So focused was he on taking in every detail of the creature before him that the bow that followed was unforgivably sloppy, much too shallow and lacking the deference owed to one so great and terrifying. Soujoubou, however, seemed to pay this no heed. In fact, he remained as silent as the forest around them, allowing the boy to gaze upon him as he wished.

Shanao, with the same quickness of wit that had earned him a reputation of nuisance at the temple, came to the abrupt realization that all was not as it appeared. And with that particular rashness that can only accompany a sharp, untempered intellect, he stepped forward and closed the distance between them.

The enormous figure towered over him, dark and foreboding. Shanao reached out, the loose fabric of his coat falling back to reveal a slight, delicate wrist, and ran his fingers gently over the rigid feathers at the very tip of one of the wings. Then, faster almost than the eye could detect, he reached up and grabbed the joint, twisting his fingers to snap the pieces apart with a loud, wooden crack that echoed in the space around them, despite the thick blanket of snow.

Soujoubou would have killed any other being on the spot, human or otherwise, painting a gruesome masterpiece with their life’s blood in the snow. He, and those who had come before him, had been feared for good reason. Today, however, was not a day for bloodshed. He had heard rumors of the boy’s precociousness and was in fact pleased to discover they were entirely founded; it would make things so very much more interesting.

“I thought so,” Shanao said with an unexpected confidence, his eyes darting away to watch the feathers he’d shaken loose fall lazily toward the ground. “They’re not real,” It was accusation and a question. The more he examined the figure before him, the more apparent it became that this was no tengu at all---

“None of this is real.”

“No,” Soujoubou confirmed, “none of it at all.” He reached up and pulled off his mask, revealing deep pockmarks and a stern, forbidding countenance. From the wings to the beaked mask concealing the man’s true face, it was all a façade. Soujoubou was as human as Shanao himself.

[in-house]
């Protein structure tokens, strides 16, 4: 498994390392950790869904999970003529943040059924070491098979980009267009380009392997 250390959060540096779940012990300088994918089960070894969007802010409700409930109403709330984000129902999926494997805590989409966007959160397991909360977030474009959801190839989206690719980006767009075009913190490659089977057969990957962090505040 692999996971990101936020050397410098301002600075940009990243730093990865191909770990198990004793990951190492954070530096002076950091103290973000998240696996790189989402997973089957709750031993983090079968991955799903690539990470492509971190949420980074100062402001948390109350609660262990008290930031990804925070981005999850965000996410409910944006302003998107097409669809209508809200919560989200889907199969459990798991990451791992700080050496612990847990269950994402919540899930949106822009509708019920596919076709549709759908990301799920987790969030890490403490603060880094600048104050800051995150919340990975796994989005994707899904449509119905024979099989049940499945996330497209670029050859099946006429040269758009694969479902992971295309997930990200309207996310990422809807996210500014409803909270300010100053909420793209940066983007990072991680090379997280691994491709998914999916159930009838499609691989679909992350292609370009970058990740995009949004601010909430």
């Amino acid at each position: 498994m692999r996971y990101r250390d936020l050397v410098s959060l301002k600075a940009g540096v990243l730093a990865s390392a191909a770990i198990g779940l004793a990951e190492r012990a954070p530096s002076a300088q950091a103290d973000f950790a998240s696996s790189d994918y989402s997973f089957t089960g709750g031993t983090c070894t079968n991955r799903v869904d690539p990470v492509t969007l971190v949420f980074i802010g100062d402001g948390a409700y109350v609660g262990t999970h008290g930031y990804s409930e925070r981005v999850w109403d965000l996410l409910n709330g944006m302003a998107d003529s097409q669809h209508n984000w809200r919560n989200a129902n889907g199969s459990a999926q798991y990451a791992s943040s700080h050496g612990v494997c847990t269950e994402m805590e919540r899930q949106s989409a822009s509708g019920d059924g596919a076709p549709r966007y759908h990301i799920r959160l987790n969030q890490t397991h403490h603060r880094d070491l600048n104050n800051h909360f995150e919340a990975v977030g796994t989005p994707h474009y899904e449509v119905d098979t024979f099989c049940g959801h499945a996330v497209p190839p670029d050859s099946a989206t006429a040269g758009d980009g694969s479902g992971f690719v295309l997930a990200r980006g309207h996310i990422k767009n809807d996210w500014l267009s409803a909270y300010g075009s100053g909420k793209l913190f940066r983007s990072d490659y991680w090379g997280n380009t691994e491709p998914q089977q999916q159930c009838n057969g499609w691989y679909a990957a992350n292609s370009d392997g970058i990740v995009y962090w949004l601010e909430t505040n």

A silence stretched out between them, as cold as the night air.

“Why?” Shanao finally asked.

“The King of Tengu is expected to be monstrous, is he not?” Indeed, it was a widely-accepted fact that tengu were hideous, fearsome beasts.

“You’re a man,” Shanao countered.

“I am,” Soujoubou replied. “But I am also the King of Tengu. And as such

“You’re fairly monstrous without all of this.” He reached out and ran his fingers across the feathers of the broken wing again.

At that, Soujoubou burst into laughter, the sound so terrible it shook the very mountain upon which they stood.

“Expectations are powerful things,” he explained. “They have the ability to shape the very reality around us.”

“Why would you want to do that?” To Shanao, who had spent his entire life immersed in Buddhist teachings, such a thing was entirely beyond his frame of reference.

“There are some men who were born to achieve a great purpose.” There was a perceptible shift in the energy of the mountain, one that prickled across Shanao’s skin and raised the hairs on the back of his neck.

“Are you one of them?” he whispered.

"Oh yes.” Soujoubou placed an enormous hand on his shoulder, dwarfing the slender frame. “And so are you.”

“Me?” Shanao went still under the firm pressure, the ever-present need for movement that tormented him day and night extinguished in an instant. The King of Tengu certainly would have a purpose, but Shanao himself?

“My purpose is to give you yours. And it all begins here, with a story.”

“A story?”

“An epic tale of two families at war … and the greatest hero the world will ever see.”